Reference
1 *A Pyramid Approach to Subpixel Registration, Thevenaz et al. Jan. 1999, IEEE Transactions on Image Processing, vol. 7 Is 1.
2Derek L G Hill et al., "Medical image registration," Physics in Medicine and Biology, Mar. 2001, pp. 1-45, vol. 46, No. 3, IOP Publishing Ltd., UK.
3 *Medical Image Registration (Review Article), Hill et al. Jun. 2000, Physics in Medicine and Biology, (46) 2001, R1-R46.
4Philippe Thevenaz et al., "A Pyramid Approach to Subpixel Registration Based on Intensity," IEEE Transactions on Image Processing, Jan. 1998, pp. 27-41, vol. 7, No. 1.
Referenced by
Citing PatentFiling datePublication dateApplicantTitle
US8055041 *Oct 22, 2008Nov 8, 2011The Board Of Trustees Of The Leland Stanford Junior UniversityRobust motion correction for functional magnetic resonance imaging
US8520024May 19, 2008Aug 27, 2013Uab Research FoundationVirtual interactive presence systems and methods
US20100067772 *Jan 11, 2008Mar 18, 2010Fujifilm CorporationRadiation image processing method, apparatus and program
Classifications
U.S. Classification600/407, 600/410, 600/408, 382/128, 600/429, 378/20, 378/21
International ClassificationA61B5/05, G06T11/00, A61B6/03, A61B6/00, G06T7/00, G01R33/563, G06T7/20
Cooperative ClassificationG06T2211/412, G06T7/20, A61B6/5264, A61B6/032, G06T2207/30004, A61B6/481, G01R33/563, G06T7/0024, G06T11/005
European ClassificationA61B6/48B, A61B6/52F2, G06T11/00T1, A61B6/03B, G01R33/563, G06T7/00D1, G06T7/20
Legal Events
DateCodeEventDescription
Apr 29, 2014ASAssignment
Owner name: MERGE INTERACTIVE, INCORPORATED, WISCONSIN
Free format text: PATENT SECURITY AGREEMENT;ASSIGNORS:MERGE HEALTHCARE INCORPORATED;MERGE ASSET MANAGEMENT CORP.;MERGE ECLINICAL INC.;AND OTHERS;REEL/FRAME:032784/0644
Effective date: 20140429
Owner name: GUGGENHEIM CORPORATE FUNDING, LLC, AS COLLATERAL A
Free format text: TERMINATION AND RELEASE OF SECURITY INTEREST (PATENTS) (REEL 030281/FRAME 0510);ASSIGNOR:JEFFERIES FINANCE LLC, AS COLLATERAL AGENT;REEL/FRAME:032784/0850
Owner name: MERGE ASSET MANAGEMENT CORP., WISCONSIN
Owner name: MERGE HEALTHCARE INCORPORATED, ILLINOIS
Owner name: MERGE ECLINICAL INC., WISCONSIN
Owner name: MERGE SH HOLDINGS, INC., WISCONSIN
Owner name: MERGE HEALTHCARE SOLUTIONS INC., WISCONSIN
Owner name: MERGE SF HOLDINGS, INC., WISCONSIN
Owner name: REQUISITE SOFTWARE INC., WISCONSIN
Feb 12, 2014FPAYFee payment
Year of fee payment: 4
Jun 7, 2013ASAssignment
Owner name: AMICAS, INC., WISCONSIN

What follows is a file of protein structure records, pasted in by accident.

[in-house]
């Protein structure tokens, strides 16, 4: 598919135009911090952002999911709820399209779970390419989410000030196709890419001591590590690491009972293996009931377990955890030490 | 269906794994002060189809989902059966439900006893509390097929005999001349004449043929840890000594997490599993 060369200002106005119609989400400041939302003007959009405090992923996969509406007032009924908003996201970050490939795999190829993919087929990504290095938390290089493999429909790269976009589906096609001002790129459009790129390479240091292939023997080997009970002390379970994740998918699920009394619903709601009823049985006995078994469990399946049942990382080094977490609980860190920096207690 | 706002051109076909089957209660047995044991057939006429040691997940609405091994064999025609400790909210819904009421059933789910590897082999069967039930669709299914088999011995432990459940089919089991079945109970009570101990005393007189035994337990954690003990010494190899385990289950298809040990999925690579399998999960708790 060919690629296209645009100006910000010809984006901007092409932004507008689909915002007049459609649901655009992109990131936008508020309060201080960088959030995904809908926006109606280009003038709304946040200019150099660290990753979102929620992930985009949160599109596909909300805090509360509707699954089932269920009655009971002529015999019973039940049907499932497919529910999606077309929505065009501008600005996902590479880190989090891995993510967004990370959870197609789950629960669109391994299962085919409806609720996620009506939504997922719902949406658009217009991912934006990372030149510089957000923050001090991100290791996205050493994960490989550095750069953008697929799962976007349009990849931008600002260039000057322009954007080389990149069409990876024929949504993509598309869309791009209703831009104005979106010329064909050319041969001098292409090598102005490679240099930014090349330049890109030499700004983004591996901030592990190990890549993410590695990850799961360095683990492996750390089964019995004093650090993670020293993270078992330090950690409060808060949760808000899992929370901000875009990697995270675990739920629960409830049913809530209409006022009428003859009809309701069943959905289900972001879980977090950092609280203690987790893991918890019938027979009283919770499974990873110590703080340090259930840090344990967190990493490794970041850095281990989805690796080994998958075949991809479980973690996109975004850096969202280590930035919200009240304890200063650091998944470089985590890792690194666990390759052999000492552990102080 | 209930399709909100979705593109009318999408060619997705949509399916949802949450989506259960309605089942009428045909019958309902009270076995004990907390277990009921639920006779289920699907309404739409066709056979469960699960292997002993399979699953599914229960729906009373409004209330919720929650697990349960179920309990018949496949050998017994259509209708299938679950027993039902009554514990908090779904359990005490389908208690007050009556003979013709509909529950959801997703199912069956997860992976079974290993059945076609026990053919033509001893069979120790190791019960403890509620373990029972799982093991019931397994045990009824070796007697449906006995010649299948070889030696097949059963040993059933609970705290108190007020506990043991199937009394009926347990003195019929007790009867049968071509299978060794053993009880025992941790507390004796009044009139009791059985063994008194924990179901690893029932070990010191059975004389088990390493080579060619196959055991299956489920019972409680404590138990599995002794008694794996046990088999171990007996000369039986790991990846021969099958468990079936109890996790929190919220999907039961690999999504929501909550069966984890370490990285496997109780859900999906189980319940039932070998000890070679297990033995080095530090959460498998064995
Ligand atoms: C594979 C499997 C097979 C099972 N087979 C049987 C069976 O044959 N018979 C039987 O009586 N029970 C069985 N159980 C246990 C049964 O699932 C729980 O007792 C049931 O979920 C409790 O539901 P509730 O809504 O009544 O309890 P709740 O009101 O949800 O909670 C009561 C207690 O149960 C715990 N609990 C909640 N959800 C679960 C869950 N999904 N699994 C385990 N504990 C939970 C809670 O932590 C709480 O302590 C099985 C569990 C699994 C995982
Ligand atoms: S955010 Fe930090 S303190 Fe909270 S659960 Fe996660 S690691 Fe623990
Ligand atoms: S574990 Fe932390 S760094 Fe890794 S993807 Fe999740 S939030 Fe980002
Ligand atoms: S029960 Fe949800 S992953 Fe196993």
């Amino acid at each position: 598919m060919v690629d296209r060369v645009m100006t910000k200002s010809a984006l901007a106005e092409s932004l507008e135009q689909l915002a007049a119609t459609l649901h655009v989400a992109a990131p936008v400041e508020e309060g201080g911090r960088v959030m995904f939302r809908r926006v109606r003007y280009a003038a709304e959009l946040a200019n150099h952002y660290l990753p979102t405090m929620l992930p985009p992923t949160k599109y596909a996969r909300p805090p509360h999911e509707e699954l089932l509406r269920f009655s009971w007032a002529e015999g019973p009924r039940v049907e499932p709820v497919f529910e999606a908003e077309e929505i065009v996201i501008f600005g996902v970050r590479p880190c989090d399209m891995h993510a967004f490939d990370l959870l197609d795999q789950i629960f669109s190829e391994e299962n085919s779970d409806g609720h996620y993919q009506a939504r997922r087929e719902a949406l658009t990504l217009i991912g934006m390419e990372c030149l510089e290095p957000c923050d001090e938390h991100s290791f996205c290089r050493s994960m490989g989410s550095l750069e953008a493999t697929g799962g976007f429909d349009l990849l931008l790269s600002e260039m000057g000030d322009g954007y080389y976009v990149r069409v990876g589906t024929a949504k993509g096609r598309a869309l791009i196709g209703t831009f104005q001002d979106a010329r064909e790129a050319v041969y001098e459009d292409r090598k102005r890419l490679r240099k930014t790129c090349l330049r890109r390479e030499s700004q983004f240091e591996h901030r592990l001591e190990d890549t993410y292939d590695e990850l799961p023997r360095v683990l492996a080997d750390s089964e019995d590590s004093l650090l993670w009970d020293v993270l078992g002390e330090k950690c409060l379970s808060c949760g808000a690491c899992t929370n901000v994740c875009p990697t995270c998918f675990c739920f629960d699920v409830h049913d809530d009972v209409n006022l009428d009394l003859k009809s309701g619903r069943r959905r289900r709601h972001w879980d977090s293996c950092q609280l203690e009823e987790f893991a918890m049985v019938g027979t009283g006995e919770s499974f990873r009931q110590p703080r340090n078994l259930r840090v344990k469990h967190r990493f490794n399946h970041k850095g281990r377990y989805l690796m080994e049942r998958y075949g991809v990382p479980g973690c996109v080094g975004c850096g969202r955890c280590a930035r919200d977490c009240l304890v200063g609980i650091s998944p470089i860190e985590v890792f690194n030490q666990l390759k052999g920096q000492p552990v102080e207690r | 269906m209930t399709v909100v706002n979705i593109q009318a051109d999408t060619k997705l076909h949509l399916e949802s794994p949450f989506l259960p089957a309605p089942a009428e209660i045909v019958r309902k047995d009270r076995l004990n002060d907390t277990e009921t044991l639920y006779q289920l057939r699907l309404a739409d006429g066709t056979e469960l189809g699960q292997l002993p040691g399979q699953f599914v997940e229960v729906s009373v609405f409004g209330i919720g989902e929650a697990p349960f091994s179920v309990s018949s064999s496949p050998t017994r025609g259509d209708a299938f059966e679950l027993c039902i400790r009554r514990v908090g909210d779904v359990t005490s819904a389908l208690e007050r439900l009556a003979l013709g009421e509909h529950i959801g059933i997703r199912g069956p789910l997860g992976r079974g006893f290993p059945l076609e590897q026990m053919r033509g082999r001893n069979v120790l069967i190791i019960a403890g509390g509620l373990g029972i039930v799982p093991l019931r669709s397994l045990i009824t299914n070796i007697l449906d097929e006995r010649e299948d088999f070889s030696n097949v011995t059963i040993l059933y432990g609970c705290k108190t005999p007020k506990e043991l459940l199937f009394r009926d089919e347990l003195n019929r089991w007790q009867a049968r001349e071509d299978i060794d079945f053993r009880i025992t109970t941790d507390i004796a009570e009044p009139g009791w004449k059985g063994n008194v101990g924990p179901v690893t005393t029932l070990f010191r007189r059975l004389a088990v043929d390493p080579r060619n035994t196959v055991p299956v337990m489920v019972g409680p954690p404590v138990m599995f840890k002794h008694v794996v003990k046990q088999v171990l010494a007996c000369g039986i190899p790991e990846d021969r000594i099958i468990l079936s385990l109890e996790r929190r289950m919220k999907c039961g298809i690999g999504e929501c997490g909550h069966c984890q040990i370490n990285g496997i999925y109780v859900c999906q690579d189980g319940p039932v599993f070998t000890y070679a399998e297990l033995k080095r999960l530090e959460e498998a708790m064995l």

Effective date: 20101229
Free format text: MERGER;ASSIGNOR:MERGE CAD INC.;REEL/FRAME:030569/0492
Owner name: MERGE HEALTHCARE SOLUTIONS INC., ILLINOIS
Free format text: CHANGE OF NAME;ASSIGNOR:AMICAS, INC.;REEL/FRAME:030582/0835
Effective date: 20101230
Apr 26, 2013ASAssignment
Effective date: 20130423
Owner name: MERGE HEALTHCARE INCORPORATED, ILLINOIS
Free format text: RELEASE OF SECURITY INTEREST RECORDED AT REEL 024390 AND FRAME 0432;ASSIGNOR:THE BANK OF NEW YORK MELLON TRUST COMPANY, N.A.;REEL/FRAME:030295/0693
Apr 24, 2013ASAssignment
Effective date: 20130423
Free format text: SECURITY AGREEMENT;ASSIGNORS:MERGE HEALTHCARE INCORPORATED;MERGE ASSET MANAGEMENT CORP.;MERGE ECLINICAL INC.;AND OTHERS;REEL/FRAME:030281/0510
Owner name: JEFFERIES FINANCE LLC, NEW YORK
May 17, 2010ASAssignment
Owner name: THE BANK OF NEW YORK MELLON TRUST COMPANY, N.A.,IL
Free format text: SECURITY AGREEMENT;ASSIGNORS:MERGE HEALTHCARE INCORPORATED;CEDARA SOFTWARE (USA) LIMITED;AMICAS, INC. AND OTHERS;US-ASSIGNMENT DATABASE UPDATED:20100517;REEL/FRAME:24390/432
Effective date: 20100428
Free format text: SECURITY AGREEMENT;ASSIGNORS:MERGE HEALTHCARE INCORPORATED;CEDARA SOFTWARE (USA) LIMITED;AMICAS, INC. AND OTHERS;REEL/FRAME:24390/432
Free format text: SECURITY AGREEMENT;ASSIGNORS:MERGE HEALTHCARE INCORPORATED;CEDARA SOFTWARE (USA) LIMITED;AMICAS, INC.;AND OTHERS;REEL/FRAME:024390/0432
Owner name: THE BANK OF NEW YORK MELLON TRUST COMPANY, N.A., I
Nov 18, 2009ASAssignment
Owner name: MERGE CAD INC., WASHINGTON
Free format text: MERGER;ASSIGNOR:CONFIRMA, INC.;REEL/FRAME:023534/0686
Effective date: 20090901
Dec 9, 2008ASAssignment
Owner name: CONFIRMA, INC., WASHINGTON
Free format text: RELEASE OF SECURITY INTEREST;ASSIGNOR:SILICON VALLEY BANK;REEL/FRAME:021952/0355
Effective date: 20081208
Jun 23, 2008ASAssignment
Owner name: COMERICA BANK, CALIFORNIA
Free format text: SECURITY AGREEMENT;ASSIGNOR:CONFIRMA, INC.;REEL/FRAME:021138/0159
Effective date: 20080423
Owner name: COMERICA BANK,CALIFORNIA
Free format text: SECURITY AGREEMENT;ASSIGNOR:CONFIRMA, INC.;US-ASSIGNMENT DATABASE UPDATED:20100304;REEL/FRAME:21138/159
Jan 4, 2007ASAssignment
Owner name: OXFORD FINANCE CORPORATION, VIRGINIA
Owner name: SILICON VALLEY BANK, WASHINGTON
Free format text: SECURITY AGREEMENT;ASSIGNOR:CONFIRMA, INC.;REEL/FRAME:018767/0135
Effective date: 20070103
Mar 3, 2006ASAssignment
Owner name: COMERICA BANK, CALIFORNIA
Free format text: SECURITY AGREEMENT;ASSIGNOR:CONFIRMA, INC.;REEL/FRAME:017240/0812
Effective date: 20050428
Dec 19, 2003ASAssignment
Owner name: CONFIRMA, INC., WASHINGTON
Free format text: ASSIGNMENT OF ASSIGNORS INTEREST;ASSIGNORS:WOOD, CHRIS H.;NIEMEYER, TANYA L.;REEL/FRAME:014804/0198
Effective date: 20031211